Sex work is legal only when done in indoor establishments and with a license. Selling sex on the streets is legal grey area and police routinely clamp down, meaning street-based sex workers are liable to police harassment and arrest. Police also raid indoor establishments to enforce licensing rules. Many sex workers work without license/health card and if caught are fined by police.
Brothels are fined for employing unlicensed sex workers. Unclear if there are other laws against organising/managing.
Police use laws against loitering and vagrancy against sex workers
Yes - for sex workers who choose to comply with licensing rules, they must have medical check-up every 8-15 days, HIV test every 6 months, syphilis every 2 months and chlamydia and herpes every 4 months. Sex workers must pay the costs of all these tests.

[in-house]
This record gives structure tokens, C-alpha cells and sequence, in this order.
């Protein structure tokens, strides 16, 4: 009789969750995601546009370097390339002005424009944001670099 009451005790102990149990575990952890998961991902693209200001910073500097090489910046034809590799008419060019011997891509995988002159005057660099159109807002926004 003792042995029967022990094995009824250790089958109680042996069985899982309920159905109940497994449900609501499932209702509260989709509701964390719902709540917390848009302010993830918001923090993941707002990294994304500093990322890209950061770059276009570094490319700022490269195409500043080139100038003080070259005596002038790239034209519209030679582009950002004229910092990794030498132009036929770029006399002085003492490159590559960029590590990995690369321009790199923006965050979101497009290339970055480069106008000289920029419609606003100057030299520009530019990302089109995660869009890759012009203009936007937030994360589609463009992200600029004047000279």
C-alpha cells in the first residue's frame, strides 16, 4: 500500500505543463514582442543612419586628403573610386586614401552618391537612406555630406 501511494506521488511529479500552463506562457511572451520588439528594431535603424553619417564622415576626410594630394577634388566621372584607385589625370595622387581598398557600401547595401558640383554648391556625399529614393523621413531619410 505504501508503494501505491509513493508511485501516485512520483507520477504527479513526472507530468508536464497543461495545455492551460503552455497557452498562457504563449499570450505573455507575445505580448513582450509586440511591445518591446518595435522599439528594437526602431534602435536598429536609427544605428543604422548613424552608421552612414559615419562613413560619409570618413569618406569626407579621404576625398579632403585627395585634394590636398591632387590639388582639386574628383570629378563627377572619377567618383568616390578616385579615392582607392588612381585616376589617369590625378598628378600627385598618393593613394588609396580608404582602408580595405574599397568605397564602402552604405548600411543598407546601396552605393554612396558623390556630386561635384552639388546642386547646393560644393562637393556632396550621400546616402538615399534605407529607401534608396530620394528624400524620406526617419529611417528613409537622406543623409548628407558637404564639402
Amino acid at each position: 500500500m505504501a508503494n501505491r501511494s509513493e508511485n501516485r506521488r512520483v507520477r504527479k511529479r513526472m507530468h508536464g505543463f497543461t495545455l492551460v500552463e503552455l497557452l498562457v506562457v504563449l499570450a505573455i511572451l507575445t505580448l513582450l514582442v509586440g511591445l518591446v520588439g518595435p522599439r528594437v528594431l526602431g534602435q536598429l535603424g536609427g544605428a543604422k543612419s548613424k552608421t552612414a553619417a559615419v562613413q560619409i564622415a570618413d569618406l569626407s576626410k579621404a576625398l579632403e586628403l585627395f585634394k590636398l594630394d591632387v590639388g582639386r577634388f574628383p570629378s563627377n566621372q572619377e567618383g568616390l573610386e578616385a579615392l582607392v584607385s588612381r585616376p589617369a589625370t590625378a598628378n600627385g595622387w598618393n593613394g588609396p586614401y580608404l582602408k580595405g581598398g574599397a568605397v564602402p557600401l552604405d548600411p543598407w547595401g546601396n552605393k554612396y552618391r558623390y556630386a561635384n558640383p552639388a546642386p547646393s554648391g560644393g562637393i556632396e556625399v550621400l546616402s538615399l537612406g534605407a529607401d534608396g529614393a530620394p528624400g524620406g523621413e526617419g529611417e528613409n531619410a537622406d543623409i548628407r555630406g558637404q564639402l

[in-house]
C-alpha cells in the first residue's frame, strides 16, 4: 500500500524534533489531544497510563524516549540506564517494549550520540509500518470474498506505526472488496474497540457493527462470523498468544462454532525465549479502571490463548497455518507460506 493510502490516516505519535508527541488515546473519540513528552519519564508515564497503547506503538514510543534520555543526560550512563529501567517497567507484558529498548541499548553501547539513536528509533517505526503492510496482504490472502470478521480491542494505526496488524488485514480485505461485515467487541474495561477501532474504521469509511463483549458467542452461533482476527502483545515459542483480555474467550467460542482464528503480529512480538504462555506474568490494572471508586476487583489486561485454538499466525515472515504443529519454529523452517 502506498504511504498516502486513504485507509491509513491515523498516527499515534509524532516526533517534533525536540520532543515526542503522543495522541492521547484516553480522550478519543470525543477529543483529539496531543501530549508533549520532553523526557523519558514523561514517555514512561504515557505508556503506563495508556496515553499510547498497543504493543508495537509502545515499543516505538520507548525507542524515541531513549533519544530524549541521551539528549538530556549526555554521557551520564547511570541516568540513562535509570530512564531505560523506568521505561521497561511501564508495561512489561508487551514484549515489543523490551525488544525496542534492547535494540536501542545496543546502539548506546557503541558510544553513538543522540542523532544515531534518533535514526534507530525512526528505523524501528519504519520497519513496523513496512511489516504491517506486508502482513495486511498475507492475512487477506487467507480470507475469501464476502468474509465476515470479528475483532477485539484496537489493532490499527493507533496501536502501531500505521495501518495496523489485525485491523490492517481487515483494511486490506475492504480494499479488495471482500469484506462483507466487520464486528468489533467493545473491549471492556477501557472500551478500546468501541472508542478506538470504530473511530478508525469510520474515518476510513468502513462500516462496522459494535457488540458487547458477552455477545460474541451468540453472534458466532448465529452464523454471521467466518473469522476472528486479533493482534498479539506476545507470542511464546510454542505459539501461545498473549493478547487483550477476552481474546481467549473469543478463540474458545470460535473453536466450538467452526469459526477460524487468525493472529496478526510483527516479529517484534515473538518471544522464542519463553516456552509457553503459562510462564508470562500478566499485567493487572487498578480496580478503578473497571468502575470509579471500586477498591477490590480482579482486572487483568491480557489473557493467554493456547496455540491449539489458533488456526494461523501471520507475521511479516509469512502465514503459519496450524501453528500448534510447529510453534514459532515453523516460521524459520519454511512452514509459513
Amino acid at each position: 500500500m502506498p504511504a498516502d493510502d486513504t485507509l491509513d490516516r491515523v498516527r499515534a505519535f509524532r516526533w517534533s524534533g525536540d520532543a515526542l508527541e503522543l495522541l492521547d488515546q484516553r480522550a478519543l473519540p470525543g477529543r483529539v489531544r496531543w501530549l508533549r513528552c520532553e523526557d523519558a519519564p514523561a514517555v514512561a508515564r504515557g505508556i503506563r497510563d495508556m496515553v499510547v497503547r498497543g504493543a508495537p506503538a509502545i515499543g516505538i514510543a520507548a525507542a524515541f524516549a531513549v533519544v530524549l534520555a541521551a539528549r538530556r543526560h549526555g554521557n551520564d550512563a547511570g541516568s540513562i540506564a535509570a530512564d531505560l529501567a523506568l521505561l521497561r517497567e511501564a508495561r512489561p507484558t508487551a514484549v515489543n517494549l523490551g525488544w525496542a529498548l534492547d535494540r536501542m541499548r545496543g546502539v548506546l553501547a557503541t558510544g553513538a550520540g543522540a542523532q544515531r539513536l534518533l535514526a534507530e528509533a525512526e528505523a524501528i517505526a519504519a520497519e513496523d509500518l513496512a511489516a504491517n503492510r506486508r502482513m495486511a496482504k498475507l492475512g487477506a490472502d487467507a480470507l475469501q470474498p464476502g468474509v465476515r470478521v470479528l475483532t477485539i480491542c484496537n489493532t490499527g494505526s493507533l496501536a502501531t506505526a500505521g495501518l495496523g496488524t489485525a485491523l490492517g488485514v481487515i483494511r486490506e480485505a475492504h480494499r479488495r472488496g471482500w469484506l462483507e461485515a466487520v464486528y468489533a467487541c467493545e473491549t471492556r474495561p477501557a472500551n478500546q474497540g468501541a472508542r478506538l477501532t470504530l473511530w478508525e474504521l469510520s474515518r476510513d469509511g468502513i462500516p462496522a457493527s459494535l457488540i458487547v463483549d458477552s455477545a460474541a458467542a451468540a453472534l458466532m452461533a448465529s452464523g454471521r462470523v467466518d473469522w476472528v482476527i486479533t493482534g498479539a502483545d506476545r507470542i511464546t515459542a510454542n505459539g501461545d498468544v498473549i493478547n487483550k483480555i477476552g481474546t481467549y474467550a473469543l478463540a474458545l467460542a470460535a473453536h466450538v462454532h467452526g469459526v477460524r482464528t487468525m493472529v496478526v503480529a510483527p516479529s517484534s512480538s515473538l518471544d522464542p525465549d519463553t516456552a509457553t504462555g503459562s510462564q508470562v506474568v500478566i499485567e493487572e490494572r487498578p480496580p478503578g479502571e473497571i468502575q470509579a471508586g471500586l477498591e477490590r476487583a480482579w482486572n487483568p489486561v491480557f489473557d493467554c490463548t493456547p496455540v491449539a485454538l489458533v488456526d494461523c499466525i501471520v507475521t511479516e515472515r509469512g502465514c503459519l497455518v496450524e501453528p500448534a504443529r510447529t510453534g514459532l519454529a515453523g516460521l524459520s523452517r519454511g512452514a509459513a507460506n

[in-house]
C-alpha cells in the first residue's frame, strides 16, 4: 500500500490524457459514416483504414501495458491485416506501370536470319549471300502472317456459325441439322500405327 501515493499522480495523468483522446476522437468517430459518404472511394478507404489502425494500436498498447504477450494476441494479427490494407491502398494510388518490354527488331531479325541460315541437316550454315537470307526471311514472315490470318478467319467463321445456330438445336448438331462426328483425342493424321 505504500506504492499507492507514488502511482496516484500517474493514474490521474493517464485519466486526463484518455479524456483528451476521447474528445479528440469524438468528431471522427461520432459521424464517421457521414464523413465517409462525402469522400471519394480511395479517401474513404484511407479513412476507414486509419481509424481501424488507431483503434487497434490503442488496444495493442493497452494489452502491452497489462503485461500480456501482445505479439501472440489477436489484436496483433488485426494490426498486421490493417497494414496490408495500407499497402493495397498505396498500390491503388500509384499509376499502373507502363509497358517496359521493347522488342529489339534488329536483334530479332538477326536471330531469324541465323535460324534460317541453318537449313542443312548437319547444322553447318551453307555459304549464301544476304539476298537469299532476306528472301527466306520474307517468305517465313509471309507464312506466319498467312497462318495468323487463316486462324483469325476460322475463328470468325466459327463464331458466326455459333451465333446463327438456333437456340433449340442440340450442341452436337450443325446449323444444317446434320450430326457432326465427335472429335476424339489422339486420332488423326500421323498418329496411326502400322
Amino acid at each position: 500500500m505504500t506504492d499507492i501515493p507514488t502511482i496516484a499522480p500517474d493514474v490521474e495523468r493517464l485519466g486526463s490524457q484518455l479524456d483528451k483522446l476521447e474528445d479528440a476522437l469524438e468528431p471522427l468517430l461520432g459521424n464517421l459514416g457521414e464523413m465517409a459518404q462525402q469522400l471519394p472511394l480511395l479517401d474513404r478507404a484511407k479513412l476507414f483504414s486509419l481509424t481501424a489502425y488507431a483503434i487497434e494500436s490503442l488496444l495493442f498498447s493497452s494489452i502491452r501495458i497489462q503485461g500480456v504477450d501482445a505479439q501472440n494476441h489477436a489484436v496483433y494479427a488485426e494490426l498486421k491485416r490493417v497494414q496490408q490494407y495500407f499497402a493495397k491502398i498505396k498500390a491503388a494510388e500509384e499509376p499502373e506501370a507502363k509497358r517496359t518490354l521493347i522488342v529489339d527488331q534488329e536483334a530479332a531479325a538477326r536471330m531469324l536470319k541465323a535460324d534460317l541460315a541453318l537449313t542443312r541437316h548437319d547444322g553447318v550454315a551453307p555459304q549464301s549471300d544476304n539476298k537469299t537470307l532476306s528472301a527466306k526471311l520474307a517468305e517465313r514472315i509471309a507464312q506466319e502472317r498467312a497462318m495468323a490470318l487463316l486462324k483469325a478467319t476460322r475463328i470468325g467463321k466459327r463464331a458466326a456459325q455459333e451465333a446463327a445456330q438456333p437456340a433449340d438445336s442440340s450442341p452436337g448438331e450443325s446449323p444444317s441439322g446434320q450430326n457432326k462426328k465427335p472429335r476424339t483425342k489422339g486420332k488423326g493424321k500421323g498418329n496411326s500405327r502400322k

Yes - for sex workers to work legally they must be licensed after presenting medical certificates.
No, regulations are overly restrictives.
Gertler, P. J., & Shah, M. (2011). Sex work and infection: what’s law enforcement got to do with it?. Journal of Law and Economics, 54(4), 811-840.; https://nacla.org/article/sex-workers-outsmart-quito-police-0; http://latinamericacurrentevents.com/9000-resgistered-sex-workers-guayaquil-ecuador/25320/